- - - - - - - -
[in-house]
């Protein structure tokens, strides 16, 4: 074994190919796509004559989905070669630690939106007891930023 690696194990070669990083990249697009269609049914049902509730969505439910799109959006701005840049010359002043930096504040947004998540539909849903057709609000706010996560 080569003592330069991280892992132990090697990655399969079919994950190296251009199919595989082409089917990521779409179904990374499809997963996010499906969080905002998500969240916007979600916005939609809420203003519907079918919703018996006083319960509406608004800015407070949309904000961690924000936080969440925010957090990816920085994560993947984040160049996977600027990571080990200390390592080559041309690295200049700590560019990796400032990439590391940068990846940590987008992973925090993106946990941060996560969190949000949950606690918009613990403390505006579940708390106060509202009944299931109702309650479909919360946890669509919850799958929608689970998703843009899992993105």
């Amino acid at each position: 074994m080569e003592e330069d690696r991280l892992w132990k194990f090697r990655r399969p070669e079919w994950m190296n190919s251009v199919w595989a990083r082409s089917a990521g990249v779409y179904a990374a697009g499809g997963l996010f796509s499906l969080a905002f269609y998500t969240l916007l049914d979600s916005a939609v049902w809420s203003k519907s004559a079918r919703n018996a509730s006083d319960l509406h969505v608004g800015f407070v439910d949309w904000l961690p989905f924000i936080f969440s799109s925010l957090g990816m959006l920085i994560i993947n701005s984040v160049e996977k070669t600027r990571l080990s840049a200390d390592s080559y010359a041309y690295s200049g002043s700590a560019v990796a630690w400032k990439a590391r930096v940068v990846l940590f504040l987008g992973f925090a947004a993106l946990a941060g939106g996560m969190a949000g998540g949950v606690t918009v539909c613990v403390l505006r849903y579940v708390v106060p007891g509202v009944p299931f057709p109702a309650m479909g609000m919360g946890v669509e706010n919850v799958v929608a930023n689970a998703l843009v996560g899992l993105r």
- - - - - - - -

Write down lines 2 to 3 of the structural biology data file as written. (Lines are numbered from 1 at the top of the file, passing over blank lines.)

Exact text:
């Protein structure tokens, strides 16, 4: 074994190919796509004559989905070669630690939106007891930023 690696194990070669990083990249697009269609049914049902509730969505439910799109959006701005840049010359002043930096504040947004998540539909849903057709609000706010996560 080569003592330069991280892992132990090697990655399969079919994950190296251009199919595989082409089917990521779409179904990374499809997963996010499906969080905002998500969240916007979600916005939609809420203003519907079918919703018996006083319960509406608004800015407070949309904000961690924000936080969440925010957090990816920085994560993947984040160049996977600027990571080990200390390592080559041309690295200049700590560019990796400032990439590391940068990846940590987008992973925090993106946990941060996560969190949000949950606690918009613990403390505006579940708390106060509202009944299931109702309650479909919360946890669509919850799958929608689970998703843009899992993105």
């Amino acid at each position: 074994m080569e003592e330069d690696r991280l892992w132990k194990f090697r990655r399969p070669e079919w994950m190296n190919s251009v199919w595989a990083r082409s089917a990521g990249v779409y179904a990374a697009g499809g997963l996010f796509s499906l969080a905002f269609y998500t969240l916007l049914d979600s916005a939609v049902w809420s203003k519907s004559a079918r919703n018996a509730s006083d319960l509406h969505v608004g800015f407070v439910d949309w904000l961690p989905f924000i936080f969440s799109s925010l957090g990816m959006l920085i994560i993947n701005s984040v160049e996977k070669t600027r990571l080990s840049a200390d390592s080559y010359a041309y690295s200049g002043s700590a560019v990796a630690w400032k990439a590391r930096v940068v990846l940590f504040l987008g992973f925090a947004a993106l946990a941060g939106g996560m969190a949000g998540g949950v606690t918009v539909c613990v403390l505006r849903y579940v708390v106060p007891g509202v009944p299931f057709p109702a309650m479909g609000m919360g946890v669509e706010n919850v799958v929608a930023n689970a998703l843009v996560g899992l993105r």